Amgen’s Seattle and Boston Teams Seek to Boost Biotech Hit Rate 20 to 30 Percent
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apples-to-oranges comparisons when stacking up a low-risk program to develop another statin drug for lowering cholesterol, as opposed to a new drug for lupus, which uses a completely new mode of action for a disease that doesn’t have effective therapies. Amgen has been known in the past to take on some of these lower-risk projects, like making longer-lasting versions of erythropoietin (Aranesp) and pegfilgrastim (Neulasta). But now Amgen’s pipeline is a bit more daring, with about two-thirds to three-fourths of its candidates being aimed at diseases where no one has a marketed product that works the same way, Miletich says.
One of the most interesting examples that Miletich offered up is a new antibody drug emerging in Amgen’s pipeline, called AMG-785. This is based on biological work that says a protein called sclerostin normally neutralizes production of osteoblasts, the cells that build new bone. Some patients with rare genetic abnormalities, who lack the gene to make sclerostin, have been shown to end up with severe deformities from bone overgrowth by the time they are in their 30s, Miletich says.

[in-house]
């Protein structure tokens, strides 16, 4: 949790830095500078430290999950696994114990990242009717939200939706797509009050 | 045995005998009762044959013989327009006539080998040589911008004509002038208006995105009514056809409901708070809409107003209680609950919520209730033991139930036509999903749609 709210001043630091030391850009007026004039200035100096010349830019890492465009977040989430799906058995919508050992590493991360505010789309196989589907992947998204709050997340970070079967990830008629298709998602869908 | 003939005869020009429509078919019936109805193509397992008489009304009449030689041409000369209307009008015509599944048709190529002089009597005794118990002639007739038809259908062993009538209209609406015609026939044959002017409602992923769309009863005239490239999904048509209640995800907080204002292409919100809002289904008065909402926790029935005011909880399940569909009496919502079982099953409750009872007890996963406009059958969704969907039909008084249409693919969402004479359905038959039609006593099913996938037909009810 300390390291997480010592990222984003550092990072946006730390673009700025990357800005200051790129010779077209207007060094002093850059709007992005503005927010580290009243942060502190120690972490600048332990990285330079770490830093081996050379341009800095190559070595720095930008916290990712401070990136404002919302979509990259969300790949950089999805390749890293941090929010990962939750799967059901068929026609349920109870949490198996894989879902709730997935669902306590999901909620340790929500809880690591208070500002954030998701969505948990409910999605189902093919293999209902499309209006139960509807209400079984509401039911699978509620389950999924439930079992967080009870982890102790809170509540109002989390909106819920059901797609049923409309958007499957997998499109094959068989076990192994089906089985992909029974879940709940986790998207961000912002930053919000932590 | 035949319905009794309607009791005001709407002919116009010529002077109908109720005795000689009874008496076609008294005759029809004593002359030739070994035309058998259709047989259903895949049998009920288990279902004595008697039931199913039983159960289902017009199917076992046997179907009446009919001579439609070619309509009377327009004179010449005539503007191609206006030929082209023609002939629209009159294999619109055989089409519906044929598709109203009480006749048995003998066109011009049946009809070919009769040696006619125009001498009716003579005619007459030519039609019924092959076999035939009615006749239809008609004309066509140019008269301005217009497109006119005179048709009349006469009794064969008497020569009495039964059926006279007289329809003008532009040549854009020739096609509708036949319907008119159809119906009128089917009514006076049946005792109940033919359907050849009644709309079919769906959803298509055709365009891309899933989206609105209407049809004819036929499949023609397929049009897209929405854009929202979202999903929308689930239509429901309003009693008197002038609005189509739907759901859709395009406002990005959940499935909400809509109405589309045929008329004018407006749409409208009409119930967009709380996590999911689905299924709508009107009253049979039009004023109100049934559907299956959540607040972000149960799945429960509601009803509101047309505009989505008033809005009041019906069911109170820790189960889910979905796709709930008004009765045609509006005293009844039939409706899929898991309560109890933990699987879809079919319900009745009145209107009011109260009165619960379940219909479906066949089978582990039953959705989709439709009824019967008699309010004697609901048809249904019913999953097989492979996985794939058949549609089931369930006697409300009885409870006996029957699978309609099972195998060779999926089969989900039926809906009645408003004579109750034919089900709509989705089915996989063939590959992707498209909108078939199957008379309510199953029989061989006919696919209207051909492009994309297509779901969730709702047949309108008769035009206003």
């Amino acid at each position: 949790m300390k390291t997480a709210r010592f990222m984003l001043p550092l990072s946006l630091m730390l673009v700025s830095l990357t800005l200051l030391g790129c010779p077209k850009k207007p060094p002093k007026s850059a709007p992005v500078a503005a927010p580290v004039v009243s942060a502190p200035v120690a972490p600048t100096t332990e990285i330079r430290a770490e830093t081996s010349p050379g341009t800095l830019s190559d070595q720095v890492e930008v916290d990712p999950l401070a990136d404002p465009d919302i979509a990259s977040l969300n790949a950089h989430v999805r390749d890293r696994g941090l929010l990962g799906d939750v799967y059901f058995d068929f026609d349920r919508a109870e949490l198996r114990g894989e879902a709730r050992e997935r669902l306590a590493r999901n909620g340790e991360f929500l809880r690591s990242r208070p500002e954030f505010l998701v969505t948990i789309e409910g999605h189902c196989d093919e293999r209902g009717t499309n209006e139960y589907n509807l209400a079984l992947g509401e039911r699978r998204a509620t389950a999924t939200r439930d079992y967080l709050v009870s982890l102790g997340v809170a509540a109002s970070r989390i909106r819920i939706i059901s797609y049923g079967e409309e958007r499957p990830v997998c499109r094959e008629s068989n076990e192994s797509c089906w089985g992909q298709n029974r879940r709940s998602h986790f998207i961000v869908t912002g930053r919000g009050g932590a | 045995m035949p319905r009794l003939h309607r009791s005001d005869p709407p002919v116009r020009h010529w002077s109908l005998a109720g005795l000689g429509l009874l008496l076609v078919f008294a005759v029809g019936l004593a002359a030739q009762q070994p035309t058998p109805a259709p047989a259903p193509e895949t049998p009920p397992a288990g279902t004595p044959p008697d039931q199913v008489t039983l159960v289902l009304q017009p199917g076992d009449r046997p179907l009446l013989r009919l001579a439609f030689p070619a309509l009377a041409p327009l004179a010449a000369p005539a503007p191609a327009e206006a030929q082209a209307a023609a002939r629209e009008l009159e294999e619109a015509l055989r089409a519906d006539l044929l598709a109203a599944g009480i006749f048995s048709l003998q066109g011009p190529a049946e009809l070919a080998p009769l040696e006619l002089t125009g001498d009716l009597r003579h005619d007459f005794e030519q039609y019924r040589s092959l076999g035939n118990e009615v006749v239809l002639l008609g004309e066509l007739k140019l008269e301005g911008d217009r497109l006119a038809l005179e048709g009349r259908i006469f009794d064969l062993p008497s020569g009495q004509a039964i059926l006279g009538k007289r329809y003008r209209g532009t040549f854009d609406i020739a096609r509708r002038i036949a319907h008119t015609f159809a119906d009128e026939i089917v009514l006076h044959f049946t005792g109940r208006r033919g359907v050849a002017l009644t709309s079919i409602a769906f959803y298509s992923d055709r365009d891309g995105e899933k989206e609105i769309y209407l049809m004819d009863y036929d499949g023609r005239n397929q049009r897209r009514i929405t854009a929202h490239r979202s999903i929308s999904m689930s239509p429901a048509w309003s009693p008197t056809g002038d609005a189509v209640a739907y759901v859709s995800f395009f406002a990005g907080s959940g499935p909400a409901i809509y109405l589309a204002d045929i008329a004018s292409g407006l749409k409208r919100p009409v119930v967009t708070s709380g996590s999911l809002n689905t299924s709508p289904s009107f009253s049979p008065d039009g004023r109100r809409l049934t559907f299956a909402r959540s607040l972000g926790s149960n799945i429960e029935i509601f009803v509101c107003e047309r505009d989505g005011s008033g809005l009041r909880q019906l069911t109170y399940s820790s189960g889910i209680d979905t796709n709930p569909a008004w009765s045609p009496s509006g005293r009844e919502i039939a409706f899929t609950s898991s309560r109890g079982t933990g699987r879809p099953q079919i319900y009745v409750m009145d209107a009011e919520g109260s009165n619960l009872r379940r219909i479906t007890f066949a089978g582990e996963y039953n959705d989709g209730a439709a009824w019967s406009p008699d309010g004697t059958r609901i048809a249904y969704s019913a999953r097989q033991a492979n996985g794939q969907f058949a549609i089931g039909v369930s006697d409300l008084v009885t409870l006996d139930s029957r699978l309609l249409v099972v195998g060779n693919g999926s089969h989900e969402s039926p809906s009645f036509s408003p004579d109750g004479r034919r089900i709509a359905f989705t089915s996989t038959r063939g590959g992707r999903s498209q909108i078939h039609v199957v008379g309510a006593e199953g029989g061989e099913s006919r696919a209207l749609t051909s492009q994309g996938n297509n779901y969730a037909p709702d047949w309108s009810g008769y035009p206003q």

Even more interestingly, patients with only one of two functioning copies of the sclerostin gene have no symptoms of disease, but they have really strong bone mineral density, which means they don’t develop osteoporosis later in life, and usually “they don’t break bones” in accidents, Miletich says.
So Amgen’s vision is to build on that fundamental genetic insight to create a drug that does that same thing, blocking sclerostin in a carefully calibrated way. With some clever in-house protein engineering, Miletich says Amgen showed an experimental antibody drug could block … Next Page »